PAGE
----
Lynley Herbert is the Associate Curator of Rare Books and Manuscripts at the Walters Art Museum in Baltimore, MD. She has curated eight exhibitions at the Walters, including From Pen to Press: Experimentation and Innovation in the Age of Print (2014), and Waste Not! The Art of Medieval Recycling (2016), and Woven Words: Decoding the Silk Book (2019). She is working on publishing her monograph on the 8th century Sainte-Croix Gospels of Poitiers, and has recently published articles on a number of manuscripts in the Walters collection, including the Carrow Psalter (W.34), the Clothilde Missal (W.934), and the Liber Amicorum of Joannes Erlenwein (W.922).
Nicole Corrigan is a PhD Candidate in Art History at Emory University, studying medieval art. She entered the program at Emory in 2014 and received her Master’s in 2017 for her thesis, “’En la forma y suerte que esta en su sanctuario’: Hybridity, Materiality, and Nuestra Señora de Guadalupe in Extremadura,” which investigated how religious and artistic interchange between Christians and Muslims impacted the cult and display of the cult statue of Guadalupe in Spain. In 2016, she received the Mellon Graduate Fellowship in Object-centered Curatorial Research to study a medieval statue of the Virgin and Child recently acquired by the Michael C. Carlos Museum of Art. She is currently working on her dissertation, titled “The Virgin Triumphant: Marian Images and the Medieval Cult of the Saints in Toledo Cathedral,” which examines the medieval cult images of the Virgin and Child in Toledo Cathedral as a case study for the rise and development of Marian devotion in thirteenth-century Spain.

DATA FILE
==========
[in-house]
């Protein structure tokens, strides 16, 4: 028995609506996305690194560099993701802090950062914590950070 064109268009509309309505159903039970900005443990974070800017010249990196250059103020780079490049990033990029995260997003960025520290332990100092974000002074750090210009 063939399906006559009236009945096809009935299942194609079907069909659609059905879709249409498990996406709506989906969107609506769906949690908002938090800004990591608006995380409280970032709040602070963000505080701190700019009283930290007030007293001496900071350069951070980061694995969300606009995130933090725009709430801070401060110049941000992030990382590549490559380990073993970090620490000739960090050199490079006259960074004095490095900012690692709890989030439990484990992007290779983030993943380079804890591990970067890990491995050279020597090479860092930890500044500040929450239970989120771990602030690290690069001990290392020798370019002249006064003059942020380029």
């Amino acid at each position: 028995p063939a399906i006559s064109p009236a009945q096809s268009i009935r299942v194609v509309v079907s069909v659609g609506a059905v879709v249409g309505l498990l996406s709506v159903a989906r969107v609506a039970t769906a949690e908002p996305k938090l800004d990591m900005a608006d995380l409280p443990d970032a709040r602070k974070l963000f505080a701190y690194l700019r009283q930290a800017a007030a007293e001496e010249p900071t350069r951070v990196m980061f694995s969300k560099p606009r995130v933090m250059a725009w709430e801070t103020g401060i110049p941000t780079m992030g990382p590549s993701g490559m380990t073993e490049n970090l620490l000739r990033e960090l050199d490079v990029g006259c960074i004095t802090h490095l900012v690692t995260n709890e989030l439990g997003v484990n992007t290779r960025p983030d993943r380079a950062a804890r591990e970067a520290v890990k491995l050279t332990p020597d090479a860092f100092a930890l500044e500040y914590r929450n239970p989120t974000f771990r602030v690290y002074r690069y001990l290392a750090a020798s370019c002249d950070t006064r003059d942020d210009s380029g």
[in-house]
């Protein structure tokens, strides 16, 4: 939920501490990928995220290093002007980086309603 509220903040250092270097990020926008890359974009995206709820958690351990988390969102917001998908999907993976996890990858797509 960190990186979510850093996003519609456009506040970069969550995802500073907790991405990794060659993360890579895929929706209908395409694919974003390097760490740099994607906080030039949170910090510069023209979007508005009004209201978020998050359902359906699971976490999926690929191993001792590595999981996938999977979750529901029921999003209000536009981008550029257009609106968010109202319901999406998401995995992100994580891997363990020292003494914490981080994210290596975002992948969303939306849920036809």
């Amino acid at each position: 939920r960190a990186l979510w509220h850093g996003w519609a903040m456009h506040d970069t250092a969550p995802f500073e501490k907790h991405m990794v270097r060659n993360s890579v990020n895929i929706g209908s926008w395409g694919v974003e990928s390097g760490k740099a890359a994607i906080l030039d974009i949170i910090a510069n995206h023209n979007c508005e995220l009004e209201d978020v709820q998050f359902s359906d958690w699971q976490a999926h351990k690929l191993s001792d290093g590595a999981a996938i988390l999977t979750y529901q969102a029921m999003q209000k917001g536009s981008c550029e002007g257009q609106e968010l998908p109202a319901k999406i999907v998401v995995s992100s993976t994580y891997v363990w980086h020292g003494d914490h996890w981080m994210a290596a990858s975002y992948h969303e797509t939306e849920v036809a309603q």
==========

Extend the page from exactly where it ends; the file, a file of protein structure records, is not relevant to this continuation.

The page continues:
Brittany Dolph Dinneen is Assistant Conservator of Objects at Emory University’s Michael C. Carlos Museum. She has enjoyed conservation roles at the Smithsonian National Museum of African Art and National Museum of American History, the Kelsey Museum of Archaeology, and the National Gallery of Art. Additionally, she has done archaeological conservation work for the Theatre of Demetrias in Volos, Greece; the Methone Archaeological Project in Makrygialos, Greece; the ‘Ayn Gharandal Archaeological Project in Wadi Araba, Jordan; and the Naxçivan Archaeological Project in Şərur, Azerbaijan. Her research interests include the application of handheld x-ray fluorescence spectroscopy in investigations of cultural heritage materials, the characterization of accumulative surfaces on African power objects, and the use of agarose gel in conservation desalination approaches. She received her M.A. from the UCLA/Getty Program in Conservation of Archaeological and Ethnographic Materials in 2014, following a B.A. in Anthropology/Archaeology from the University at Buffalo in 2006.
Jenny C. Bledsoe is a PhD candidate in English at Emory University and will receive her doctoral degree in May 2019. For the 2018-2019 year, Jenny is Andrew W. Mellon Graduate Teaching Fellow in Agnes Scott College’s Department of English. Her research and teaching focus on book history and material culture, pre-modern British literature, religion, the history of emotions, and gender studies. Jenny’s articles have appeared in Notes & Queries, New Medieval Literatures, the Journal of Medieval Religious Cultures, Medieval Sermons Studies, and Pedagogy.